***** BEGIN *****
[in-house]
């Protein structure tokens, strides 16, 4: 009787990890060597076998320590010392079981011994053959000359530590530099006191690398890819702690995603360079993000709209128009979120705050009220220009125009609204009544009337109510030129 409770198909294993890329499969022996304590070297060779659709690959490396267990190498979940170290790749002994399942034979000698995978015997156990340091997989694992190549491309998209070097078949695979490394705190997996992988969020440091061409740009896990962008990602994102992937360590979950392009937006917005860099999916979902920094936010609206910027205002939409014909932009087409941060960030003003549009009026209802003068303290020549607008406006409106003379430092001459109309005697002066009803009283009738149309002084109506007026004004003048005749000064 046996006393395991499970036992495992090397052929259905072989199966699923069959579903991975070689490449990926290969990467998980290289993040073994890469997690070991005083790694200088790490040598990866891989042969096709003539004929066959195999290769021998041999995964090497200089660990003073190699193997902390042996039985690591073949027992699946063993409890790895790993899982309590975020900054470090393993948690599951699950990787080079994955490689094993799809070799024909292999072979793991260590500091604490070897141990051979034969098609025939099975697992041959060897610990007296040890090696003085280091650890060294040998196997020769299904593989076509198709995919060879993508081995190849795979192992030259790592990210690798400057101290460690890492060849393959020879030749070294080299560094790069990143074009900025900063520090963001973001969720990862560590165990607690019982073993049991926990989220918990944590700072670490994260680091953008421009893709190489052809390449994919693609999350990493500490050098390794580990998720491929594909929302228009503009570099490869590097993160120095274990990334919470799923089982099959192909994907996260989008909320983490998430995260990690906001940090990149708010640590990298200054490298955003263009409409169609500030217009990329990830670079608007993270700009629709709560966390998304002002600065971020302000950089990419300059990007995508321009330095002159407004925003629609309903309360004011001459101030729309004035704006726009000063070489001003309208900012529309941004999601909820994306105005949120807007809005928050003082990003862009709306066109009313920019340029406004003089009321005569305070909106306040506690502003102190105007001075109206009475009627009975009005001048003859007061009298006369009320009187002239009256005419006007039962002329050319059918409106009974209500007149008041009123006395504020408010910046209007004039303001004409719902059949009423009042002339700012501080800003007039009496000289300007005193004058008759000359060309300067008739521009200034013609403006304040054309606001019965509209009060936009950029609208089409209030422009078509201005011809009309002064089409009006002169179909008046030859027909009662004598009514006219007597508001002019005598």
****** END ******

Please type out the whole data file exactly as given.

[in-house]
């Protein structure tokens, strides 16, 4: 009787990890060597076998320590010392079981011994053959000359530590530099006191690398890819702690995603360079993000709209128009979120705050009220220009125009609204009544009337109510030129 409770198909294993890329499969022996304590070297060779659709690959490396267990190498979940170290790749002994399942034979000698995978015997156990340091997989694992190549491309998209070097078949695979490394705190997996992988969020440091061409740009896990962008990602994102992937360590979950392009937006917005860099999916979902920094936010609206910027205002939409014909932009087409941060960030003003549009009026209802003068303290020549607008406006409106003379430092001459109309005697002066009803009283009738149309002084109506007026004004003048005749000064 046996006393395991499970036992495992090397052929259905072989199966699923069959579903991975070689490449990926290969990467998980290289993040073994890469997690070991005083790694200088790490040598990866891989042969096709003539004929066959195999290769021998041999995964090497200089660990003073190699193997902390042996039985690591073949027992699946063993409890790895790993899982309590975020900054470090393993948690599951699950990787080079994955490689094993799809070799024909292999072979793991260590500091604490070897141990051979034969098609025939099975697992041959060897610990007296040890090696003085280091650890060294040998196997020769299904593989076509198709995919060879993508081995190849795979192992030259790592990210690798400057101290460690890492060849393959020879030749070294080299560094790069990143074009900025900063520090963001973001969720990862560590165990607690019982073993049991926990989220918990944590700072670490994260680091953008421009893709190489052809390449994919693609999350990493500490050098390794580990998720491929594909929302228009503009570099490869590097993160120095274990990334919470799923089982099959192909994907996260989008909320983490998430995260990690906001940090990149708010640590990298200054490298955003263009409409169609500030217009990329990830670079608007993270700009629709709560966390998304002002600065971020302000950089990419300059990007995508321009330095002159407004925003629609309903309360004011001459101030729309004035704006726009000063070489001003309208900012529309941004999601909820994306105005949120807007809005928050003082990003862009709306066109009313920019340029406004003089009321005569305070909106306040506690502003102190105007001075109206009475009627009975009005001048003859007061009298006369009320009187002239009256005419006007039962002329050319059918409106009974209500007149008041009123006395504020408010910046209007004039303001004409719902059949009423009042002339700012501080800003007039009496000289300007005193004058008759000359060309300067008739521009200034013609403006304040054309606001019965509209009060936009950029609208089409209030422009078509201005011809009309002064089409009006002169179909008046030859027909009662004598009514006219007597508001002019005598």